MORRIS: The Airline Companies Savage Our Sense of Community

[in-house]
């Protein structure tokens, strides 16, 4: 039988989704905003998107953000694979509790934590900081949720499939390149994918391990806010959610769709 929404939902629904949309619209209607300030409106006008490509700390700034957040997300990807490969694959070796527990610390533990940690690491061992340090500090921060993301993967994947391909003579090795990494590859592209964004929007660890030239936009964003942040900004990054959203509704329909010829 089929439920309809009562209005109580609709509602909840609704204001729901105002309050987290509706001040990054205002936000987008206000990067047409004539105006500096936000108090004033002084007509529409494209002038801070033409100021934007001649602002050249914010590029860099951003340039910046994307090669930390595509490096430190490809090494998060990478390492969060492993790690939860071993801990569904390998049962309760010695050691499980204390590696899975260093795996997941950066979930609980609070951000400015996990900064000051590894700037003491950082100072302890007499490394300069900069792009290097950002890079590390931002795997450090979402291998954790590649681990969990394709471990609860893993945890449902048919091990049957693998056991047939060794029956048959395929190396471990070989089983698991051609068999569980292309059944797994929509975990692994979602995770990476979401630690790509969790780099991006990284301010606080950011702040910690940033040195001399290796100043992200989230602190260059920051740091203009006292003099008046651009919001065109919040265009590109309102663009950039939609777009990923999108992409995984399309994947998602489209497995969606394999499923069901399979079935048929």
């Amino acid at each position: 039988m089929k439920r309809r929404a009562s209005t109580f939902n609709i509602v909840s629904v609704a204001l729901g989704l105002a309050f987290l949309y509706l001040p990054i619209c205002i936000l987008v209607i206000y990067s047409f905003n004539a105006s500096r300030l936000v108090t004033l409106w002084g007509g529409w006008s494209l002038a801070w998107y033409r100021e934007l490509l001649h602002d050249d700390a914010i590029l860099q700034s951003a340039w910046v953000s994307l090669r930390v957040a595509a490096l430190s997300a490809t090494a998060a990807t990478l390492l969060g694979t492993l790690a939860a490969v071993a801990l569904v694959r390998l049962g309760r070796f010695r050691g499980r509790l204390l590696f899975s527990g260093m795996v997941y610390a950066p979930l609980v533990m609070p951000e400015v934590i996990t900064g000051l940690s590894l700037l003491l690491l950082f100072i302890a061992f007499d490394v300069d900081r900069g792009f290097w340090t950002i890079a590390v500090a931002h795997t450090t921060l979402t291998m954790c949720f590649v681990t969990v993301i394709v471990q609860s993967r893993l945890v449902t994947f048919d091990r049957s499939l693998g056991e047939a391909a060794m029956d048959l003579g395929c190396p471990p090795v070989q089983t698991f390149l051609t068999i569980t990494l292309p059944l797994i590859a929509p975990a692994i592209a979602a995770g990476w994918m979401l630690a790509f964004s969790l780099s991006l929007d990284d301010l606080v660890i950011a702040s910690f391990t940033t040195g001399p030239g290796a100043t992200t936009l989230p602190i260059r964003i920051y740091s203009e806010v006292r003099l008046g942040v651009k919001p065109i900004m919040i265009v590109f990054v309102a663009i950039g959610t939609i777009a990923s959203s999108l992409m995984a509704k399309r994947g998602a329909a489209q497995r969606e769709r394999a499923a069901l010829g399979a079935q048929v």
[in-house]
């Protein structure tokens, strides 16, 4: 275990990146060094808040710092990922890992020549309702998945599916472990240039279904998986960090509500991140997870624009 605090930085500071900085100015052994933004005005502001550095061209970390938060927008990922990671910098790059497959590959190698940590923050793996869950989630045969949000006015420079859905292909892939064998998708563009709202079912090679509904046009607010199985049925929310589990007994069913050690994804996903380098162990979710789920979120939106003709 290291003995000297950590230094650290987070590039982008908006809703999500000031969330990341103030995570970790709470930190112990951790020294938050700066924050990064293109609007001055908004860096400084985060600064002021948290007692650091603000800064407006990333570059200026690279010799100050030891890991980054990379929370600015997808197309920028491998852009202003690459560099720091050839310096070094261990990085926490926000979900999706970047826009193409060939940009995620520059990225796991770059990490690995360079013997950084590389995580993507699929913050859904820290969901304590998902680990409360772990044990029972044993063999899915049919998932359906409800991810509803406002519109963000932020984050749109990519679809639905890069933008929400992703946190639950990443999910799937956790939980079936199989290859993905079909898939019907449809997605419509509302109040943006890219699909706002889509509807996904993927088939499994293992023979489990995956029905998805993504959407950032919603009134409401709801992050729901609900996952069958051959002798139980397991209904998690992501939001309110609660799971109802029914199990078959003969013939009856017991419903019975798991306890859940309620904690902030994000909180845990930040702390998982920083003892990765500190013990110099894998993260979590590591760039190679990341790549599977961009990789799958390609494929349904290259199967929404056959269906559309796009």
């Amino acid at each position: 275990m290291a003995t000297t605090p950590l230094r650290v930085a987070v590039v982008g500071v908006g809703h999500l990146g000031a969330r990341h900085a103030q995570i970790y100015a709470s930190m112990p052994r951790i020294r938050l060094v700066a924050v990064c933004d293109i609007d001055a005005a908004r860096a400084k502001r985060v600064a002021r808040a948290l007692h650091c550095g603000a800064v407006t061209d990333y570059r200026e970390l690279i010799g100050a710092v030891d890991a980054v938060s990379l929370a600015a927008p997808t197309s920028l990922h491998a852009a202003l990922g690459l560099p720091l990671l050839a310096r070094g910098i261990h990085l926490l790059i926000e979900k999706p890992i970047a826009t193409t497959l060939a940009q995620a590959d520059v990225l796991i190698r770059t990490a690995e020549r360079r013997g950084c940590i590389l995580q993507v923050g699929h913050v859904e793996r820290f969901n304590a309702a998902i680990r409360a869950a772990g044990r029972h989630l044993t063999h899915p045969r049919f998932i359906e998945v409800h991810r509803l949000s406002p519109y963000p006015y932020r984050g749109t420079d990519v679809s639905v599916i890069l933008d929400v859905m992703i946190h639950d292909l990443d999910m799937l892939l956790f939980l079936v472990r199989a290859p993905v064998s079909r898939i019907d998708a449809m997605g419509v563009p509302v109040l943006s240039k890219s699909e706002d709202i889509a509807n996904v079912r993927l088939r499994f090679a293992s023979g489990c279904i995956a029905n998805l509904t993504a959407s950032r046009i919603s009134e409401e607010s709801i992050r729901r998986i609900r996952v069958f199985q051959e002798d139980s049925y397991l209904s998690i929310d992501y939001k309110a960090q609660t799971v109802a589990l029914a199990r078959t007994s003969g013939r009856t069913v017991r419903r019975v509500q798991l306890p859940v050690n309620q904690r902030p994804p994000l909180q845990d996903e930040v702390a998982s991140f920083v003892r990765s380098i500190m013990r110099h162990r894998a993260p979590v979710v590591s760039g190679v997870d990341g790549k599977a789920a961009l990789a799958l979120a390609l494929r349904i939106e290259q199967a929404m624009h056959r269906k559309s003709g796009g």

Too often stories about the breakdown of community point to kids cursing their teachers or basketball players kicking photographers. Those are apt examples to be sure. Yet to me the breakdown of community is much more vividly reflected in the recent doings not of a few uncivil brats but of one of the nation's largest industries.Here's the background. For years airplane passengers have paid a 10 percent ticket tax to fund the runways and technologies that allow them to fly safely. The tax generated about $100 million a month. The airlines acted simply as tax collectors. The money was handed over to the Federal Aviation Administration.Last January, as a result of internal bickering over the way the tax was imposed, Congress let the tax lapse. Did the airlines pass the tax savings back to the customers? Nope. They pocketed what in effect was someone else's money. Profits soared.Last August Congress finally got around to reimposing the ticket tax. The airports and the federal government fully expected the tax would be paid. But as the New York Times dryly notes the airline companies "read the tax code closely and found a...clause that said no matter how much was due, they could not be assessed penalties for paying late if they paid at least what they had collected two quarters previously." In this case no tax had been imposed during the two previous quarters because the tax had lapsed. Therefore the smart fellows at the nation's airlines figured out that they could not be penalized for not handing over the tax money to the government. So they kept it.The Treasury never noticed the money wasn't coming in. "Mix-Up Over Airline Tax Has Treasury's Face Red" reads the Times' headline. Republicans seem eager to portray this as a case of government incompetence. Bill Archer, the Texas Republican who heads the powerful House Ways and Means Committee says that his committee is "anxious to have from the Administration a complete explanation of the events leading up to this error...".From my perspective this is far less a case of public incompetence than of private arrogance and greed and contempt. One measure of character is the extent to which a person does the right thing when no one is watching. By that measure the nation's airlines receive a failing grade.What the airlines did was legal. But to most of us what they did was cheating. The tax on passenger tickets was the way we had decided to pay for air safety. The tax money was not intended to bolster the profits of the airlines. By refusing to cut the ticket prices last spring after the tax lapsed and by refusing to pay the tax last fall when they discovered a legal loophole, the nation's airlines acted with flagrant disregard for the rest of the community.Rep. Archer insists that his Committee is seeking "recommendations for rectifying the funding shortfall in the trust fund." Is there any question who should do the rectifying? The airlines. And since their passengers already paid the tax it seems only fair that the airlines' shareholders and executives should pay it back.Of course the government should have monitored incoming airline tax revenues more closely. But that wasn't a simple matter because the aviation trust fund has a substantial balance and the same Treasury account that receives the ticket tax revenue also receives money from several other excise taxes.On the other hand, can there be any question that the CEOs of the airlines were very much aware of the situation? Most undoubtedly gave their formal approval. It appears that every one of the major airlines participated.In a recent essay in the Wilson Quarterly, Columbia University history professor Richard Bushman writes about the breakdown of community in America and suggests that we instill a "sensibility of concern and regard". We all know that Dennis Rodman lacks this sensibility. Now you know that the heads of the nation's airlines do as well.